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December 19, 2012

December Workplace Safety News and Notes

New OSHA Site Helps Prevent Backover Incidents in Construction
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OSHA has developed a new website to help educate the public on how to prevent backover incidents. The website explains how backover incidents happen and how to reduce the risk or frequency of these incidents. It includes articles, resources and references to existing regulations and letters of interpretation. More than 70 workers died from backover incidents in 2011 - often as a result of not hearing backup alarms because of a noisy worksite, or drivers not seeing colleagues who are in a truck's blind spots. Visit the new OSHA site here, or view NIOSH diagrams of blind spots for several vehicles commonly used on construction sites here.

NIOSH Issues Alert on Occupational Respiratory Disease in Nonindustrial Buildings
Office buildings, schools and other nonindustrial buildings often develop moisture and dampness problems from many sources that can lead to the growth of mold, fungi, and bacteria. Excess moisture can alsu cause release of volatile organic compounds and the breakdown of building materials. Exposure to these conditions are associated with a wide variety of respiratory symptoms and infections. A new Alert from NIOSH details varied approaches employers can use to minimize the likelihood of persistend building dampness and subsequent respiratory problems. Download the guide here. Provides Smoking/Tobacco Info in One Site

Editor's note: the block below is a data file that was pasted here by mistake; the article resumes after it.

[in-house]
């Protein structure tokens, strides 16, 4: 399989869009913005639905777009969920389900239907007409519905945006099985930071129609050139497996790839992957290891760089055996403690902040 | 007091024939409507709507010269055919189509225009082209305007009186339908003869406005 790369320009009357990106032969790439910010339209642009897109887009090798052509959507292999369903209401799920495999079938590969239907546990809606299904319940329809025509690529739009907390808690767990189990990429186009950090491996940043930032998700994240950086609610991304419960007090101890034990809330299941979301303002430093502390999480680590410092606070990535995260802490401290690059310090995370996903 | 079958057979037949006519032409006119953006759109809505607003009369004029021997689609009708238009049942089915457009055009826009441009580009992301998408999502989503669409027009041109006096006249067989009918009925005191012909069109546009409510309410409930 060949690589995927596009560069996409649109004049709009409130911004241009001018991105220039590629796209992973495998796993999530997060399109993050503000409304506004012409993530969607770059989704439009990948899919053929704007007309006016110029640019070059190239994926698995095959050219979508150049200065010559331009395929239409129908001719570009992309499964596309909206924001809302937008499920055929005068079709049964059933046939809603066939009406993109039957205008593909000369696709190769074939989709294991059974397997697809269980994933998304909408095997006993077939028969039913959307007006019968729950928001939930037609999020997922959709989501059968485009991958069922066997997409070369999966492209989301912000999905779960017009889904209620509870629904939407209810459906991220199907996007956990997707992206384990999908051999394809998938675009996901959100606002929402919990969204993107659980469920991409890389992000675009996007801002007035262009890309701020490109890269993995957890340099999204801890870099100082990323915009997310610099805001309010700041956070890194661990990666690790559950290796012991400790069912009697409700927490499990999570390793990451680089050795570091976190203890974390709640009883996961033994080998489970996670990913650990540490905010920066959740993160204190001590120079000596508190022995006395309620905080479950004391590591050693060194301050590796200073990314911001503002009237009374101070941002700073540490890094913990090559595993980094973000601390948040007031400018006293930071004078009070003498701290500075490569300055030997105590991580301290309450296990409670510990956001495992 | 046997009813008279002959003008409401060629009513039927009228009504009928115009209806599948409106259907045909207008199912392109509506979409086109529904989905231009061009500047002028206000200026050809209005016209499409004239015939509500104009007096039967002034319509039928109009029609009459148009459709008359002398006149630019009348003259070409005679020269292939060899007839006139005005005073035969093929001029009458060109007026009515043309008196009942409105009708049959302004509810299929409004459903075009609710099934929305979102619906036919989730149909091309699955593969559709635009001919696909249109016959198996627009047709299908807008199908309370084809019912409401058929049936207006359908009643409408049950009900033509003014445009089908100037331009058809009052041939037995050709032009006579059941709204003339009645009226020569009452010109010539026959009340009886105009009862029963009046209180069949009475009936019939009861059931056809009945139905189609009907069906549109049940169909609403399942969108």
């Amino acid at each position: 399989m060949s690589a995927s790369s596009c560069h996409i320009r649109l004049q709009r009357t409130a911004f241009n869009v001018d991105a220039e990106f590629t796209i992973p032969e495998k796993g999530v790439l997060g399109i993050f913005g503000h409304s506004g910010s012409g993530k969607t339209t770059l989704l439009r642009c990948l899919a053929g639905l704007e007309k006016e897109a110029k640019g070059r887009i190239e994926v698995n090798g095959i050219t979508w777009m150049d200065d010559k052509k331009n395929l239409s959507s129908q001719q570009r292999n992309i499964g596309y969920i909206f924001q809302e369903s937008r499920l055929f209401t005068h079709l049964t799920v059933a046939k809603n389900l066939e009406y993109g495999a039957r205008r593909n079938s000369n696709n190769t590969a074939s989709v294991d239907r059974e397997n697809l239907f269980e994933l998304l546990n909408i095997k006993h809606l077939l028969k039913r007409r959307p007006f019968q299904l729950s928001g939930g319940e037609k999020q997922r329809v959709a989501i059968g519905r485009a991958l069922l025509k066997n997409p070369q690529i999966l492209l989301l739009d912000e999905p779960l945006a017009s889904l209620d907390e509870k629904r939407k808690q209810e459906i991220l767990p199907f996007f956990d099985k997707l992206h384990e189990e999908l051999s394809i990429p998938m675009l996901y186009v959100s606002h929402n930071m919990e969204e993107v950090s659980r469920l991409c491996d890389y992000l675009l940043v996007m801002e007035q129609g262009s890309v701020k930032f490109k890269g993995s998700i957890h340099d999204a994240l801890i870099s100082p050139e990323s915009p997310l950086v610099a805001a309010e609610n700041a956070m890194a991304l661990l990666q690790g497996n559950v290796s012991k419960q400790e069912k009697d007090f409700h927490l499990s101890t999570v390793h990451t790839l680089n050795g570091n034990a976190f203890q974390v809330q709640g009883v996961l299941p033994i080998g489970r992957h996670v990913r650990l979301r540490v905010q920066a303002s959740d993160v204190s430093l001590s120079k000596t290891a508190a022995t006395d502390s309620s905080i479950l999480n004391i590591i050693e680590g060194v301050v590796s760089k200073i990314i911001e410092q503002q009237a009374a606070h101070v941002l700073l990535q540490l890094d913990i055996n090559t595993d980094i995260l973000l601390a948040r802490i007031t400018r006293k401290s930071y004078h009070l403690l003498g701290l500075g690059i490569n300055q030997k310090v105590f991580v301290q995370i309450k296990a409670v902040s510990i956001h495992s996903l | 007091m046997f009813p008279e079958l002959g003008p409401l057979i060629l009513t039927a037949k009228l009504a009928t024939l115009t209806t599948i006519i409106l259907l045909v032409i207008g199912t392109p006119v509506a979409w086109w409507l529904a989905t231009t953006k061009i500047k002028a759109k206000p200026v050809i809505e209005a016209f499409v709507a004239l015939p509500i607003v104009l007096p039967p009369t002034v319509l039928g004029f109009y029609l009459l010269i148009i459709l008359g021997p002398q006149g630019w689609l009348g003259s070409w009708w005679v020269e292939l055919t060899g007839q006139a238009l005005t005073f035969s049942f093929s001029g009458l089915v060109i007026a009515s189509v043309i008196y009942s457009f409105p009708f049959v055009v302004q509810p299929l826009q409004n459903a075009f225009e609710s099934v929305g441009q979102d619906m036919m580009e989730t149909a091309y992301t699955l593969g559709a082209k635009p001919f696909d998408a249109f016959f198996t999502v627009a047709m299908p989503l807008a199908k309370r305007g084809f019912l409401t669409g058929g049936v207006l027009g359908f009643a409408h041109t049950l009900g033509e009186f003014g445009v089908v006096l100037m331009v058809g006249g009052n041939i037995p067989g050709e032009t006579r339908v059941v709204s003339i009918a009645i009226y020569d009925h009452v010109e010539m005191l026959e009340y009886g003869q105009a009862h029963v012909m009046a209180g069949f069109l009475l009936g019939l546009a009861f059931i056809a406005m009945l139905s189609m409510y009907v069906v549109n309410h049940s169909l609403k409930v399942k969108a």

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In November, the U.S. Department of Health and Human Services (HHS) launched a new Web site that brings together all HHS tobacco-related content into an easy-to-navigate Web site. It includes information on federal, state and local smoking laws, health effects, and how to quit. Visit the Laws/Policies page here.

OSHA Seeks Recommendations on Construction Standards
OSHA has issued a Request for Information related to its latest Standards Improvement Project (SIP). The purpose of SIP-IV is to improve and streamline existing OSHA construction standards by removing or revising requirements that are confusing or outdated, or that duplicate or are inconsistent with other standards. The agency invites the public, including employers, employees, and employee representatives to submit recommendations for revisions to existing construction standards and the rationale for these recommendations. SIP-IV will focus primarily on OSHA's construction standards. Comments must be submitted by Feb. 4, 2013. Read this OSHA news release for more information, including how to comment.

OSHA Releases Online Tool to Aid Compliance with Cadmium Standard
OSHA recently released a new interactive online tool to assist employers in complying with OSHA's cadmium standard (29 CFR 1910.1027). Cadmium is used in many industries including metal machining, plastics, ceramics, painting and welding operations. Workers can be exposed from the smelting and refining of metals or from air in industrial plants that manufacture batteries, coatings or plastics. The Agency for Toxic Substances and Disease Registry estimates that about 300,000 workers in the U.S. face exposure to cadmium each year. Short-term exposure to cadmium can cause weakness, fever, headache, chills, sweating and muscular pain. Chronic cadmium poisoning can cause kidney damage and cancer of the lung or prostate. Cadmium also is believed to cause pulmonary emphysema and bone disease (osteomalcia and osteoporosis).

The new cadmium advisor tool is primarily intended for use by experienced medical professionals who assess workers' cadmium exposure. It may also be useful as an educational tool for workers and members of the general public by providing information on what constitutes overexposure to cadmium and what to do to prevent exposure on the job. Read more on the new Cadmium Advisor Tool here.

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